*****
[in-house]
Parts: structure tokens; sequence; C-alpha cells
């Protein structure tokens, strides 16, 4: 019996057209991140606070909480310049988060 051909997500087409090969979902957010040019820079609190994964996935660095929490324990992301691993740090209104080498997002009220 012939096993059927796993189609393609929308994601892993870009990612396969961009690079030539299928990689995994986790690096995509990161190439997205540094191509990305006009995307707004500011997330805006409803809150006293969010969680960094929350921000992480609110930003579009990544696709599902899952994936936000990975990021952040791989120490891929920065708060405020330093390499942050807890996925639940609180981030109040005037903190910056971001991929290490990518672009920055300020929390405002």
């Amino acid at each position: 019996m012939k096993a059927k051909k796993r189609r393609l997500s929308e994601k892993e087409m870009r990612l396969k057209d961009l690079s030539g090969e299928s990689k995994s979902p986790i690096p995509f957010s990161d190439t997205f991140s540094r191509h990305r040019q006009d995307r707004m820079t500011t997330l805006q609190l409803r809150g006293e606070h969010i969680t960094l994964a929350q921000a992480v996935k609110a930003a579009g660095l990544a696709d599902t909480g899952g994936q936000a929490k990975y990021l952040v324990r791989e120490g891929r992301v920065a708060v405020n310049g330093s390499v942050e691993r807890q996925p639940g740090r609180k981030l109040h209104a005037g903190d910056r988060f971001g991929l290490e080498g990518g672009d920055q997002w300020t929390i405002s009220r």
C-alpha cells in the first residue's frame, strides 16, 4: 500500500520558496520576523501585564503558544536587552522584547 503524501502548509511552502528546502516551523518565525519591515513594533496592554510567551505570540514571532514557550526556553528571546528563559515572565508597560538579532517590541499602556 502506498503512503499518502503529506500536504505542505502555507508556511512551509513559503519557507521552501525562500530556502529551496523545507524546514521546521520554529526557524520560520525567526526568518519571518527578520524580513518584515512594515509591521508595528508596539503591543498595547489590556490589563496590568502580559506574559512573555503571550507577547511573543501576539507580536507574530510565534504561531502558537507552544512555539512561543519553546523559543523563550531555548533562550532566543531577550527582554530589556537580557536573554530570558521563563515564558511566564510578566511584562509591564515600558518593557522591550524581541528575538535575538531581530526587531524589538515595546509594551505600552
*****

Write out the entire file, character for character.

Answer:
[in-house]
Parts: structure tokens; sequence; C-alpha cells
């Protein structure tokens, strides 16, 4: 019996057209991140606070909480310049988060 051909997500087409090969979902957010040019820079609190994964996935660095929490324990992301691993740090209104080498997002009220 012939096993059927796993189609393609929308994601892993870009990612396969961009690079030539299928990689995994986790690096995509990161190439997205540094191509990305006009995307707004500011997330805006409803809150006293969010969680960094929350921000992480609110930003579009990544696709599902899952994936936000990975990021952040791989120490891929920065708060405020330093390499942050807890996925639940609180981030109040005037903190910056971001991929290490990518672009920055300020929390405002």
């Amino acid at each position: 019996m012939k096993a059927k051909k796993r189609r393609l997500s929308e994601k892993e087409m870009r990612l396969k057209d961009l690079s030539g090969e299928s990689k995994s979902p986790i690096p995509f957010s990161d190439t997205f991140s540094r191509h990305r040019q006009d995307r707004m820079t500011t997330l805006q609190l409803r809150g006293e606070h969010i969680t960094l994964a929350q921000a992480v996935k609110a930003a579009g660095l990544a696709d599902t909480g899952g994936q936000a929490k990975y990021l952040v324990r791989e120490g891929r992301v920065a708060v405020n310049g330093s390499v942050e691993r807890q996925p639940g740090r609180k981030l109040h209104a005037g903190d910056r988060f971001g991929l290490e080498g990518g672009d920055q997002w300020t929390i405002s009220r």
C-alpha cells in the first residue's frame, strides 16, 4: 500500500520558496520576523501585564503558544536587552522584547 503524501502548509511552502528546502516551523518565525519591515513594533496592554510567551505570540514571532514557550526556553528571546528563559515572565508597560538579532517590541499602556 502506498503512503499518502503529506500536504505542505502555507508556511512551509513559503519557507521552501525562500530556502529551496523545507524546514521546521520554529526557524520560520525567526526568518519571518527578520524580513518584515512594515509591521508595528508596539503591543498595547489590556490589563496590568502580559506574559512573555503571550507577547511573543501576539507580536507574530510565534504561531502558537507552544512555539512561543519553546523559543523563550531555548533562550532566543531577550527582554530589556537580557536573554530570558521563563515564558511566564510578566511584562509591564515600558518593557522591550524581541528575538535575538531581530526587531524589538515595546509594551505600552